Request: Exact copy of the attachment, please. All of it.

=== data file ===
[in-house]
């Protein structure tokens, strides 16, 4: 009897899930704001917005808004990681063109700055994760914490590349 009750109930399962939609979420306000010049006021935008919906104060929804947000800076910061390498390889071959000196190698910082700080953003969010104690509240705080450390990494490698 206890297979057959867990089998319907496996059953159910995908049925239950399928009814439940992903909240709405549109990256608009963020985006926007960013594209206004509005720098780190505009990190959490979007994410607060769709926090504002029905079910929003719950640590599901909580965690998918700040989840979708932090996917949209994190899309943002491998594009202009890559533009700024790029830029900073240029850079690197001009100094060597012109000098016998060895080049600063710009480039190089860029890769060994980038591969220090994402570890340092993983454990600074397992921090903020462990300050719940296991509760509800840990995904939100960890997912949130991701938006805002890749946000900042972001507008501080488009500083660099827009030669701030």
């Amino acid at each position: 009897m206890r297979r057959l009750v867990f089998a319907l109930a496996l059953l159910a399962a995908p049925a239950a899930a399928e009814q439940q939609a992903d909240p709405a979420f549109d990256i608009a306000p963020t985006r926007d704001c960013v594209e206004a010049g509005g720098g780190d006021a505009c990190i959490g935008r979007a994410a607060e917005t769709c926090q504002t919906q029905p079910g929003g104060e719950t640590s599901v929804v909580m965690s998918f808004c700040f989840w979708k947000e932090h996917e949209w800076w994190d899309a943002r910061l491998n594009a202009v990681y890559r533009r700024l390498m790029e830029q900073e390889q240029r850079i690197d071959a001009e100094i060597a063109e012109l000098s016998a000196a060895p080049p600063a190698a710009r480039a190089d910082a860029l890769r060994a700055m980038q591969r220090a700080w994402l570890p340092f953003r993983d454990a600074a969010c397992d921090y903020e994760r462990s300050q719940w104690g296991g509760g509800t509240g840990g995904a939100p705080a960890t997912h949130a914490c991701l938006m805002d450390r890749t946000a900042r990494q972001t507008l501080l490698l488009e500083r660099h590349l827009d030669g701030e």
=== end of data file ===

[in-house]
């Protein structure tokens, strides 16, 4: 009897899930704001917005808004990681063109700055994760914490590349 009750109930399962939609979420306000010049006021935008919906104060929804947000800076910061390498390889071959000196190698910082700080953003969010104690509240705080450390990494490698 206890297979057959867990089998319907496996059953159910995908049925239950399928009814439940992903909240709405549109990256608009963020985006926007960013594209206004509005720098780190505009990190959490979007994410607060769709926090504002029905079910929003719950640590599901909580965690998918700040989840979708932090996917949209994190899309943002491998594009202009890559533009700024790029830029900073240029850079690197001009100094060597012109000098016998060895080049600063710009480039190089860029890769060994980038591969220090994402570890340092993983454990600074397992921090903020462990300050719940296991509760509800840990995904939100960890997912949130991701938006805002890749946000900042972001507008501080488009500083660099827009030669701030």
């Amino acid at each position: 009897m206890r297979r057959l009750v867990f089998a319907l109930a496996l059953l159910a399962a995908p049925a239950a899930a399928e009814q439940q939609a992903d909240p709405a979420f549109d990256i608009a306000p963020t985006r926007d704001c960013v594209e206004a010049g509005g720098g780190d006021a505009c990190i959490g935008r979007a994410a607060e917005t769709c926090q504002t919906q029905p079910g929003g104060e719950t640590s599901v929804v909580m965690s998918f808004c700040f989840w979708k947000e932090h996917e949209w800076w994190d899309a943002r910061l491998n594009a202009v990681y890559r533009r700024l390498m790029e830029q900073e390889q240029r850079i690197d071959a001009e100094i060597a063109e012109l000098s016998a000196a060895p080049p600063a190698a710009r480039a190089d910082a860029l890769r060994a700055m980038q591969r220090a700080w994402l570890p340092f953003r993983d454990a600074a969010c397992d921090y903020e994760r462990s300050q719940w104690g296991g509760g509800t509240g840990g995904a939100p705080a960890t997912h949130a914490c991701l938006m805002d450390r890749t946000a900042r990494q972001t507008l501080l490698l488009e500083r660099h590349l827009d030669g701030e």